tiltingheads

Cancer and other stuff

Every single second

I always assumed that, if and when ‘the end’ approached, I’d have some warning or at least some idea. And the fact is I may still do, when the time comes. Alison may, at some point, be able to give me a rough estimation. I’ve got one more cycle of this current drug, starting on Wednesday, then scans on my brain and my chest in a couple of weeks to see what’s going on. Of course it’s entirely possible – keep praying people – that this is the one that nails it. That the tumours will have shrunk, that my brain looks healthy and normal post-surgery. I don’t feel unwell, a bit more tired than usual, and there is still this nagging feeling in my side that doesn’t seem to be getting any better (it’s not painful, my breathing is fine and I’m not coughing. In fact I’ve cycled all over town the past week – who needs a driving licence when you’ve got a lush new bike and a cycle satnav app? – so I’m not panicking too much just yet but I am preparing myself for what could be a difficult results appointment next month). Anyway, we’ll see. Obviously I’ll post an update on that score in due course.

But what if everything I assumed is wrong, and one minute I’m fine and the next I’m gone? Before the ‘think positive’
brigade start piping up, I AM being positive. I’m not curled up in a ball weeping every day, I’m still working, still planning our wedding in September (btw, what is it with weddings? Why does everyone want to bleed me dry?), still making plans. But it would be silly, and actually maybe a bit unhealthy, if I wandered around pretending it’s not happening and that there is absolutely no chance I could die any time soon. Especially after what happened to Ellie. I hope it doesn’t, and I’m not planning to pop off any time soon but neither was she. Nor are people who get knocked off their bikes, or step into the road and get hit by that bloody bus everyone goes on about. None of us ever really thinks about our own deaths I don’t think. I suppose I’m just forced to, knowing what I know. Perhaps you should all too as its the only thing that’s guaranteed in life, that we’ll all die eventually. I’m not afraid of dying, but I am afraid of regrets and opportunities that, once missed, you can never get back again.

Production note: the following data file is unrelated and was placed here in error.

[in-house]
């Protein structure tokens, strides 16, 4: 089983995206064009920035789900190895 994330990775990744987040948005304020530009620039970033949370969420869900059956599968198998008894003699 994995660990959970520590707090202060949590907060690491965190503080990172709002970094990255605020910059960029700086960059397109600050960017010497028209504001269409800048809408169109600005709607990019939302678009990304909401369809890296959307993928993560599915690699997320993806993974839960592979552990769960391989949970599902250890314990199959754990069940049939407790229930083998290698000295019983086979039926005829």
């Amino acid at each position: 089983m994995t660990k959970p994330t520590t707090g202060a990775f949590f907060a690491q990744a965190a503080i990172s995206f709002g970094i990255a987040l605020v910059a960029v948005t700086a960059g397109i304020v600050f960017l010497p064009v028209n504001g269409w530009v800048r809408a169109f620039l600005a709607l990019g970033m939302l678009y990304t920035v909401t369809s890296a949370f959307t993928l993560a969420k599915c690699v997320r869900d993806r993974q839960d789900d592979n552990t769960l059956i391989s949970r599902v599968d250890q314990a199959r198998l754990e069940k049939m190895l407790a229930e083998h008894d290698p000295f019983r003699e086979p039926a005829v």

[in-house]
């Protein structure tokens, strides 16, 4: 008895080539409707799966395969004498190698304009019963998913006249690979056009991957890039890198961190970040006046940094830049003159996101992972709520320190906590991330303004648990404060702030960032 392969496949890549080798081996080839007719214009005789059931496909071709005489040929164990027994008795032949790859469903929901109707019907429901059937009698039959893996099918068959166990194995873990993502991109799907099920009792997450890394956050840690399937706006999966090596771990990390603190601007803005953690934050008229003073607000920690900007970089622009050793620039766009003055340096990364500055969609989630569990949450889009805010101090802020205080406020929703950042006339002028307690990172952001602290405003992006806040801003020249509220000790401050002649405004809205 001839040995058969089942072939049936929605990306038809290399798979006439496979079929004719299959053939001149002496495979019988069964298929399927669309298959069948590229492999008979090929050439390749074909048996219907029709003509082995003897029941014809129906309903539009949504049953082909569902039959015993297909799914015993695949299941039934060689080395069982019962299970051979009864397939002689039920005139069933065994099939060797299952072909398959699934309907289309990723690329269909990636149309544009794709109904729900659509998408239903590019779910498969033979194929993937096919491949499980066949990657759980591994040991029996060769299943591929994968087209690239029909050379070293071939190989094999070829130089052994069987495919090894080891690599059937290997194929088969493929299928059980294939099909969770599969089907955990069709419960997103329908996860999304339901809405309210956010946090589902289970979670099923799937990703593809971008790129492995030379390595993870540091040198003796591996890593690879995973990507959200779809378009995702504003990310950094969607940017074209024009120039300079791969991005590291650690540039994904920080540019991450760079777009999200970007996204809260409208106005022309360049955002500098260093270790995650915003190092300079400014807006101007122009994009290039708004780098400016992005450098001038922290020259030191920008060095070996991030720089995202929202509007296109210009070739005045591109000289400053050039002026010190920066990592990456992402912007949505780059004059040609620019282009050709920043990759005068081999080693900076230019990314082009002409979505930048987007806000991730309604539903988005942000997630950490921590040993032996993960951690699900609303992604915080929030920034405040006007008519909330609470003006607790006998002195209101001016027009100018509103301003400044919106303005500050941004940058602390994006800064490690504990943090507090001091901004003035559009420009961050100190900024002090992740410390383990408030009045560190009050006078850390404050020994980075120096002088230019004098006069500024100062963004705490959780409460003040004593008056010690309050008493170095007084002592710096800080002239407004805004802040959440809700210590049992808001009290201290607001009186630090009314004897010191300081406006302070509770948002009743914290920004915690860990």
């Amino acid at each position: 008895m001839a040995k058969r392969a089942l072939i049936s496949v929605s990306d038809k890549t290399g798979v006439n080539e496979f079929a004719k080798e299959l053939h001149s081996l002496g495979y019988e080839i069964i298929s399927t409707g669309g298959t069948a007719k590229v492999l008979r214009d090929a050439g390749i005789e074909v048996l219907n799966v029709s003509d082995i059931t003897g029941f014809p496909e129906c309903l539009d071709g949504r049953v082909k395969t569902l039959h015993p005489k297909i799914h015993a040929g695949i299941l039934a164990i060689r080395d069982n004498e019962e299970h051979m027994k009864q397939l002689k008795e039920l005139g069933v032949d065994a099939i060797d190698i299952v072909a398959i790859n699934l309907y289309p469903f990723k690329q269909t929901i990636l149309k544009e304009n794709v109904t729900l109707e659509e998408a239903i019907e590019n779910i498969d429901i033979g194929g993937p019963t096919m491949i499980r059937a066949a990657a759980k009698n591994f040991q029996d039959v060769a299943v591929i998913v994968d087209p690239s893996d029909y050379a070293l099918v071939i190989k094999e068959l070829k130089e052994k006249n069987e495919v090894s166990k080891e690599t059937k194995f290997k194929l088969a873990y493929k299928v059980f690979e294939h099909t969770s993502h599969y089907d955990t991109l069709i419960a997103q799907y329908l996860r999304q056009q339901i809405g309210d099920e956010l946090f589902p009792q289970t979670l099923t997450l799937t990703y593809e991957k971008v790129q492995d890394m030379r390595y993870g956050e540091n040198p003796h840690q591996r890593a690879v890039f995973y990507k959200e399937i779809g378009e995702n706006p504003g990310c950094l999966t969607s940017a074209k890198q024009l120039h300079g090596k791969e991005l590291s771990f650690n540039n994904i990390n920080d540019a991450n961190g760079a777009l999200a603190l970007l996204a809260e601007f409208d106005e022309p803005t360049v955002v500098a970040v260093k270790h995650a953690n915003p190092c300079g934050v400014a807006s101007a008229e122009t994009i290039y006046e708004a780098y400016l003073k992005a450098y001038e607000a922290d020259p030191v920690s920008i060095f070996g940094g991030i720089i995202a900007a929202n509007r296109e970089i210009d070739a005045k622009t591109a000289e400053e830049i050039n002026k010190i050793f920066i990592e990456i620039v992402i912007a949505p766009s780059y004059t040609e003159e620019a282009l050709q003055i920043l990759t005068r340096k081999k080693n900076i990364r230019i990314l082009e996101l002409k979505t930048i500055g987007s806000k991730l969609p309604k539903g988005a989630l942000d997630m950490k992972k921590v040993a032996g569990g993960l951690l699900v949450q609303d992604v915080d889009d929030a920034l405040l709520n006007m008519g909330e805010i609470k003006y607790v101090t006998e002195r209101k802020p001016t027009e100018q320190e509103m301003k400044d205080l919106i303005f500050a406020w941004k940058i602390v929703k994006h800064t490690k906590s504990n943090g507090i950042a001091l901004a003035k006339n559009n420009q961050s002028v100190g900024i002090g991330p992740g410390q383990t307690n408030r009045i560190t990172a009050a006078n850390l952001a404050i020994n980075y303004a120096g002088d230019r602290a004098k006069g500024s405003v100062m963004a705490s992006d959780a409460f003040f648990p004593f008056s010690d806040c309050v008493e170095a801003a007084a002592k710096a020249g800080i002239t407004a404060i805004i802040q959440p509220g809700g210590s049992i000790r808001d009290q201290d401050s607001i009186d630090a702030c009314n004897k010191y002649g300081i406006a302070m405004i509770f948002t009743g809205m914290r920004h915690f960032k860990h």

It’s hard to get the balance right between being ‘prepared’ and living normally. I mentioned in an earlier post that it’s a bit like someone holding a gun to your head and you don’t know if and when that trigger will be pulled, perhaps it never will and the bus will get you first. Then again, perhaps that miracle is just round the corner. There have been times over the past week when Andy has left the house in the morning, and as he’s closed the door behind him, I’ve wondered, for a split second, if that’s the last time I’ll ever see him. It’s hard to feel like you’re somehow saying your goodbyes when you’re still here, alive and well – ironing his shirts, watering the plants and putting the rubbish out. All it would take is for some nasty to have sprouted in my brain again and ‘pop’, I might not be so lucky this time round. But then I make a cup of tea and pull myself together and it’s all fine again.

It’s a process anyone in my situation goes through but what I’ve realised is that it shouldn’t be unique to us. Any one of you reading this could disappear tomorrow. I hope you won’t and chances are of course you won’t. But what I mean is it’s important you don’t waste a single second of your life and I don’t waste one of mine either. Weeks and days are precious. Life is precious. Regrets can haunt you for a long time. If I died tomorrow, I would have no regrets. There would be nothing I wish I had said or done, because I say and do a lot of things – I know a day will come when I can’t any more. There is not one second in any given day that Andy doesn’t know how I feel about him because I tell him and I show him, all the time. When I am gone, my friends and family will always know how much they meant to me.

If you are reading this, I hope you can say the same about your loved ones. If you can’t, pick up the phone. Right now. And watch out for those buses, eh?

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